November 25, 2004
NDSU Students Seek Farmers, Ranchers for Class
North Dakota State University students are looking for a few good farmers.
As part of an advanced farm management course, students will work with about 14 farmers and ranchers in North Dakota and Minnesota to develop integrated farm business plays, said Eric DeVuyst, an assistant professor in the Agribusiness and Applied Economics Department. He is the course’s instructor.
“Cooperating farmers will come away from this with an extensive analysis of their farming operation that will allow them to see where they stand relative to peer groups and the industry,” DeVuyst said. “They’ll also have a long-range business plan for the next three to five years that encompasses production, financing and marketing.”
DeVuyst said potential cooperators should be within 150 miles of Fargo, and have basic records for their operation, including balance sheets and income statements.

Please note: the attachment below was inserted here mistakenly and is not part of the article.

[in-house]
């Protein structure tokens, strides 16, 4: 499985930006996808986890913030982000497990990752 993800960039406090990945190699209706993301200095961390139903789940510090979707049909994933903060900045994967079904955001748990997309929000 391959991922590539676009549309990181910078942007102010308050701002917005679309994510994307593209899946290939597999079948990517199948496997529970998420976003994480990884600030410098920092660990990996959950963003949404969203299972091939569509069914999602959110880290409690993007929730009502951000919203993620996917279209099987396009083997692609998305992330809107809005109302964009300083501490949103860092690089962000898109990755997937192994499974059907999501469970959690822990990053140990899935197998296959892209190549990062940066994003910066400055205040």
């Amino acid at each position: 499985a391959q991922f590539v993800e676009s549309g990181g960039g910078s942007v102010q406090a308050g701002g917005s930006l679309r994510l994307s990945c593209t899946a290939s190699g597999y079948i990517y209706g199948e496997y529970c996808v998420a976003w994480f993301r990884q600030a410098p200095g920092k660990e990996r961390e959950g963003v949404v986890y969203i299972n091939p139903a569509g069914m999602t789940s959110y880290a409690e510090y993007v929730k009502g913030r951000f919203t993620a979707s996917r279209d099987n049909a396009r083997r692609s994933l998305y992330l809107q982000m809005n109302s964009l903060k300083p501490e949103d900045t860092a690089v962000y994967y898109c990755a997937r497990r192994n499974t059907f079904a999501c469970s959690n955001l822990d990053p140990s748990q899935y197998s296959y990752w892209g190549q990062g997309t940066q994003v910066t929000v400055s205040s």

“Farms can be large or small, financially strong or struggling,” he said. “A diversity of farm types and financial condition will give students a broader base of experiences.”
To participate, farmers must make their production and financial records available to the students. The students will keep those records confidential, DeVuyst said. Participating producers also will need to be available to meet with the student team one or two times during the semester to answer questions about records and goals.
A team of two to four students will evaluate a farm and suggest management opportunities to improve long-term viability. Each participating farmer will receive the team’s final report. The report will include detailed production analysis; a five-year production, marketing and financial plan; and recommendations.
This is the sixth year that farmers will be involved in the course.
“The last five years, both the farmers and the students found this to be an educational and enjoyable experience, and many producers expressed interest in being involved in future classes,” DeVuyst said.
To take part in the project, contact DeVuyst at (701) 231-7466 or email@example.com by Jan. 7, 2005.